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Supraventricular Tachycardia - What Increases Your Risk

Some lifestyle factors can raise your risk of having an episode of supraventricular tachycardia, such as overuse of nicotine or alcohol, or use of illegal drugs, such as stimulants like cocaine or methamphetamine.

Decongestants that contain stimulants should also be avoided, including oxymetazoline (such as Afrin and other brands) and pseudoephedrine (such as Sudafed and other brands). Doctors also warn against using nonprescription diet pills or "pep" pills, because many contain ephedra, ephedrine, the herb ma huang, or other stimulants.

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Alcohol and Heart Disease

Can you drink if you have heart disease? Moderate drinking should be OK, if your doctor approves, but you shouldn't count on alcohol to be a major part of your heart health plan. "If you don’t drink alcohol now, there is no reason to start,” says Mark Urman, MD, a cardiologist at Cedars-Sinai Heart Institute in Los Angeles. It's true that there have been studies linking drinking small amounts of alcohol -- no more than two drinks a day for men and one drink a day for women -- to better heart health...

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Conditions that affect the lungs, such as chronic obstructive pulmonary disease (COPD), pneumonia, heart failure, and pulmonary embolism, can raise your risk for multifocal atrial tachycardia (MAT), a type of supraventricular tachycardia.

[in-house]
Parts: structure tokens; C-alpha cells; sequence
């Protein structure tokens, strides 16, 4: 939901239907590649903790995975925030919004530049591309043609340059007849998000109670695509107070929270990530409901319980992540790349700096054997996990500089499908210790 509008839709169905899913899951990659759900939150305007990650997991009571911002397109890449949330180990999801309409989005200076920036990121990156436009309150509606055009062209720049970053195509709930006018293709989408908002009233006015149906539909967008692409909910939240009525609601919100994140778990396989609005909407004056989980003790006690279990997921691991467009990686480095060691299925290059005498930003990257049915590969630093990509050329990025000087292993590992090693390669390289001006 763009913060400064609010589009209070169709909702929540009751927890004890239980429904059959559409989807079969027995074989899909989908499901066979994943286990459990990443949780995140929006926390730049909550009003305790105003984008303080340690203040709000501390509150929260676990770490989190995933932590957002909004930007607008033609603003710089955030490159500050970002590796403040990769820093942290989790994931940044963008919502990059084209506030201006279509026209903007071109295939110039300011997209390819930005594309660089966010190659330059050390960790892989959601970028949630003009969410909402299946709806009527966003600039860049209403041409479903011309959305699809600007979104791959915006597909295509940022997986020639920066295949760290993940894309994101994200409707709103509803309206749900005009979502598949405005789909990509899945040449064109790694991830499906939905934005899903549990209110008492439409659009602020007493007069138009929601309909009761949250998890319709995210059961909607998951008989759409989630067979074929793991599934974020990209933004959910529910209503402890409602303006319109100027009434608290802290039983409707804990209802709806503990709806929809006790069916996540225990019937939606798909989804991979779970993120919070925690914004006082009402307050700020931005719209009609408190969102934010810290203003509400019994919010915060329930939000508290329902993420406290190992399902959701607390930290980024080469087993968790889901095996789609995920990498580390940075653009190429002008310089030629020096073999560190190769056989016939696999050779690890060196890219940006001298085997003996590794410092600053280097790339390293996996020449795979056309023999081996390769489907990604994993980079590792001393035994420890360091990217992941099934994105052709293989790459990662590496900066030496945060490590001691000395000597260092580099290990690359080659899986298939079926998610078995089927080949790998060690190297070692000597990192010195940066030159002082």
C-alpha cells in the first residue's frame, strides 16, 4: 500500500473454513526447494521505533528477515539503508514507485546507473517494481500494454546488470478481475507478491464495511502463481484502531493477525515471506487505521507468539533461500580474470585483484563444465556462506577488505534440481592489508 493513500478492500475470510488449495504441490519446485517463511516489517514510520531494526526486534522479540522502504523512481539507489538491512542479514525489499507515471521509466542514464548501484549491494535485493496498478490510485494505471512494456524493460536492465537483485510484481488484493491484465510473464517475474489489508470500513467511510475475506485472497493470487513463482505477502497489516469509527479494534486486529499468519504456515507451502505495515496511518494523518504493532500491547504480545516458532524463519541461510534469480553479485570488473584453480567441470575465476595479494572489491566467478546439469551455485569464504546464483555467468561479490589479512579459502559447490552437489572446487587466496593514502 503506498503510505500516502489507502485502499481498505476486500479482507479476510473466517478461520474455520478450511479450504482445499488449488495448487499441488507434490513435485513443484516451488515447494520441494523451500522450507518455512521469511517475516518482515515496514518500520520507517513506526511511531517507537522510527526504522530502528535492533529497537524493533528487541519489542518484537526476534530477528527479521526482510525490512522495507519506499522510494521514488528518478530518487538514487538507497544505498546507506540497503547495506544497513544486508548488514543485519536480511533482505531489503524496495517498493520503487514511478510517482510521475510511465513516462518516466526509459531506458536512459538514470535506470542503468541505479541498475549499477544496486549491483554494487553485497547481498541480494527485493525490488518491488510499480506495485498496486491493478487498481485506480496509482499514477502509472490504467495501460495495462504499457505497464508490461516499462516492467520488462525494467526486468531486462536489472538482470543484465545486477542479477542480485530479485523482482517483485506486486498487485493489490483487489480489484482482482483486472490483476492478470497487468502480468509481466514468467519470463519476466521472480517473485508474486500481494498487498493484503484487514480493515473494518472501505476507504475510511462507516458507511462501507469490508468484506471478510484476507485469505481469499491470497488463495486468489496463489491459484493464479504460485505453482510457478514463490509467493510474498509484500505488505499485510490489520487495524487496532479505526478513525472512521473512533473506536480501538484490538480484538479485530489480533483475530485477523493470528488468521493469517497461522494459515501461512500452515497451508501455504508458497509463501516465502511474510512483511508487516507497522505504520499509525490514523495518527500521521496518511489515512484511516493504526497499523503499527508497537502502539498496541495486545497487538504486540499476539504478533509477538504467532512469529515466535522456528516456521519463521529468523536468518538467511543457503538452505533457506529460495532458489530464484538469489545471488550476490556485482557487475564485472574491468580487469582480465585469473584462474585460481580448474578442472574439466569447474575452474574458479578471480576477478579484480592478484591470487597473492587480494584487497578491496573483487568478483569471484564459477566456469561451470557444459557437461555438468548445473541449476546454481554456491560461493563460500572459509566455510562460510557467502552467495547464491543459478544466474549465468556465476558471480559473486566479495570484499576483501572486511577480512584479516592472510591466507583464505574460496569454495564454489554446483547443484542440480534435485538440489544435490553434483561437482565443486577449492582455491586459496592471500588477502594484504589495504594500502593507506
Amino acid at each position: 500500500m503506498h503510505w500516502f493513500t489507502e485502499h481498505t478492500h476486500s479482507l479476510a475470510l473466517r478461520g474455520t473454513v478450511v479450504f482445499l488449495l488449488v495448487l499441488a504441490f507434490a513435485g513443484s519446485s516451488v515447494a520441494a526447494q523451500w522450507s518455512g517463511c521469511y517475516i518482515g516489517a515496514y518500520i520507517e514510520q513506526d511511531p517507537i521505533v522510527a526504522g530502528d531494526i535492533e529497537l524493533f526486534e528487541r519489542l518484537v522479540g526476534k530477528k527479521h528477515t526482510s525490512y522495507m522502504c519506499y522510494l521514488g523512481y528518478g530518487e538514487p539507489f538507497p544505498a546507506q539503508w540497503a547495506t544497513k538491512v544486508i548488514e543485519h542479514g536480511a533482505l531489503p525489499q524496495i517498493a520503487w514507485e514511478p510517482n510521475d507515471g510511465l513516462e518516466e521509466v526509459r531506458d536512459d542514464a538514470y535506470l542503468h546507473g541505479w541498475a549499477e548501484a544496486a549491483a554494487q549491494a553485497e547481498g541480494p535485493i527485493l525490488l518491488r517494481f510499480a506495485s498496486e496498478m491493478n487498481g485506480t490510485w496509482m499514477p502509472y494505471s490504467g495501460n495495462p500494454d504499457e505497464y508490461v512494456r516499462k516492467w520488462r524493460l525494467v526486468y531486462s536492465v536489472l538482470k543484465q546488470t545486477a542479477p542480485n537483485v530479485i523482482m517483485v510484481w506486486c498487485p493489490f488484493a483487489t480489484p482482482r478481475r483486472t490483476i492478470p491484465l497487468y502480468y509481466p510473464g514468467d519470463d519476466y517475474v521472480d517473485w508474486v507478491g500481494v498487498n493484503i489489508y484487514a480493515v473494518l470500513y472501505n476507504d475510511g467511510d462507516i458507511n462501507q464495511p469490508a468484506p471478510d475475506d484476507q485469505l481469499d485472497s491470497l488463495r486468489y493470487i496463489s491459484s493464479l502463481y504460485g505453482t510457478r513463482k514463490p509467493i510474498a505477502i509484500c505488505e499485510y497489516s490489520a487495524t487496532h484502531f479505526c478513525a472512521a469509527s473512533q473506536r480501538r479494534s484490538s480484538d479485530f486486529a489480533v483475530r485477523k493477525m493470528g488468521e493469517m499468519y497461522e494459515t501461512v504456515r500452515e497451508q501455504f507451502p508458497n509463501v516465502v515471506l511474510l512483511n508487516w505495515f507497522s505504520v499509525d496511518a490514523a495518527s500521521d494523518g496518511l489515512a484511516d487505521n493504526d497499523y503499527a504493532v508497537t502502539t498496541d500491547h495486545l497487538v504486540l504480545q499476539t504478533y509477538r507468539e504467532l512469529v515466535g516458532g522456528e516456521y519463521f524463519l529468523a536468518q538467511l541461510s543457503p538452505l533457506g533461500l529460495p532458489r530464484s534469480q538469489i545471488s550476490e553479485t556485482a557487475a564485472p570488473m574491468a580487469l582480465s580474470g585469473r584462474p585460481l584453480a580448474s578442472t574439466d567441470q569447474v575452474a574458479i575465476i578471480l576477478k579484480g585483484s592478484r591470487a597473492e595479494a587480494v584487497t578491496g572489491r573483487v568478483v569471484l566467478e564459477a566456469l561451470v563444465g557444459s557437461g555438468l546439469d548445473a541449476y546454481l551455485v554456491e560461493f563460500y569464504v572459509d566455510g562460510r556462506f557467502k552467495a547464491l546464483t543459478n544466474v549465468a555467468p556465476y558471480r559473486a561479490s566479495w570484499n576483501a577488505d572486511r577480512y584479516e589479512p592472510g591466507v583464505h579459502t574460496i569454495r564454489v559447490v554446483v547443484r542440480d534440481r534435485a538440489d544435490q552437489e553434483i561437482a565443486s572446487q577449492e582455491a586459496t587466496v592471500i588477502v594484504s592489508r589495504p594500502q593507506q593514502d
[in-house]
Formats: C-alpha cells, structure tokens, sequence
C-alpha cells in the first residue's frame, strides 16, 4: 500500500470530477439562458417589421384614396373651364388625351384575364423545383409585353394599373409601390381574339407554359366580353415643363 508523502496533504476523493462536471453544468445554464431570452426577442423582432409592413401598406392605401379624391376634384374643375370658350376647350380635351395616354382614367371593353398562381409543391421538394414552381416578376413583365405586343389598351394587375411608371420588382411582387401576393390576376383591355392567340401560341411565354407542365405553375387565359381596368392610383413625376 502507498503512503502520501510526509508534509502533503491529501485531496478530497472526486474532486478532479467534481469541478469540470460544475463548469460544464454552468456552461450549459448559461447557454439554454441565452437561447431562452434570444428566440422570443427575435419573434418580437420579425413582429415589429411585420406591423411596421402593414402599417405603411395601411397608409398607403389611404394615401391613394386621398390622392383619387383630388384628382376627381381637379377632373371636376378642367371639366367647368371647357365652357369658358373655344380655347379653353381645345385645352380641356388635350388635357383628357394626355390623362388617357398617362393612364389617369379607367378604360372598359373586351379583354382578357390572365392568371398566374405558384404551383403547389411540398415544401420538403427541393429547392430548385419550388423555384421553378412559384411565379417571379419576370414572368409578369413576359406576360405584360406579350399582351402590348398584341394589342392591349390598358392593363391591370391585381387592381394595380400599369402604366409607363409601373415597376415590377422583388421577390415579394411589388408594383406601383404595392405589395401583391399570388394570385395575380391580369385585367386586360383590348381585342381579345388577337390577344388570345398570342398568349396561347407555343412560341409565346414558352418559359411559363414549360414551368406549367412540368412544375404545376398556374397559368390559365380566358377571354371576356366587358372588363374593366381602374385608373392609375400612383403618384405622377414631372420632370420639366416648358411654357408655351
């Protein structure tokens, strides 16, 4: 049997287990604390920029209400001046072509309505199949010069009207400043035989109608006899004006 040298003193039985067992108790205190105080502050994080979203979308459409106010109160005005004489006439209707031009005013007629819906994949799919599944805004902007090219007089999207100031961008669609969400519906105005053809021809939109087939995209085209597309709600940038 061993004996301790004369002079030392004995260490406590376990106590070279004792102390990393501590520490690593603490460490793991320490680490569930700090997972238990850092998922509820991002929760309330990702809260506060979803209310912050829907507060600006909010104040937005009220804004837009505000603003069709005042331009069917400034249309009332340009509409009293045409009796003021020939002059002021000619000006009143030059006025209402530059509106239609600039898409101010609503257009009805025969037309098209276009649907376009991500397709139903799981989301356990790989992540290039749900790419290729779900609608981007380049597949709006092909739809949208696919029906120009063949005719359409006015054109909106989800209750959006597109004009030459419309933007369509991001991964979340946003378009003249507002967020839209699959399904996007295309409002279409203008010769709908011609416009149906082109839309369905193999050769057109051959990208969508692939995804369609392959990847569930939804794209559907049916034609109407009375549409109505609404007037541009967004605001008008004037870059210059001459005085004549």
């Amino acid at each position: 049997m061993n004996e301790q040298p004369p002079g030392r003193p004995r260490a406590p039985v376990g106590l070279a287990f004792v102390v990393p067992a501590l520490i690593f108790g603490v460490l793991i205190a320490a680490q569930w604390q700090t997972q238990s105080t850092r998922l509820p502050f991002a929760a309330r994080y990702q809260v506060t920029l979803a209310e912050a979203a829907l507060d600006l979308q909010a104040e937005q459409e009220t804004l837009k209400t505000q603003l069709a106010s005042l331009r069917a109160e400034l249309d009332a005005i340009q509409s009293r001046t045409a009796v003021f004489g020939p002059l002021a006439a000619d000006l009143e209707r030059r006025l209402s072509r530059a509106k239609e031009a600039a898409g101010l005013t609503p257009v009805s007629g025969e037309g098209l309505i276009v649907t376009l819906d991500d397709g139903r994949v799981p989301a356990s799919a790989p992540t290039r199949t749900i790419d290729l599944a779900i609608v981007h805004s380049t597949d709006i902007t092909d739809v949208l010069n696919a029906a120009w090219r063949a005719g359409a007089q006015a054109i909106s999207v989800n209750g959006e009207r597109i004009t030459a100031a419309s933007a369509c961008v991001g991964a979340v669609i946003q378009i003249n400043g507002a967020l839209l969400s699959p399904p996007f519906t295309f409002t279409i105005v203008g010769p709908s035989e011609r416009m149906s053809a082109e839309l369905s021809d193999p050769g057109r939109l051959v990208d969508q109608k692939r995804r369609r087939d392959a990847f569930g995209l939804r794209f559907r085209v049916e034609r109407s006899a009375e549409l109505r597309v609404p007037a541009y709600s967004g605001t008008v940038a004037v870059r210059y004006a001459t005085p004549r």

Many experts believe that Wolff-Parkinson-White syndrome may in some cases be inherited. If you have a first-degree relative, which is a parent, brother, or sister, with this disorder and he or she has symptoms, talk with your doctor about your risk for this abnormal heart rhythm.

    This information is produced and provided by the National Cancer Institute (NCI). The information in this topic may have changed since it was written. For the most current information, contact the National Cancer Institute via the Internet web site at http:// cancer .gov or call 1-800-4-CANCER.

    WebMD Medical Reference from Healthwise

    Last Updated: March 12, 2014
    This information is not intended to replace the advice of a doctor. Healthwise disclaims any liability for the decisions you make based on this information.
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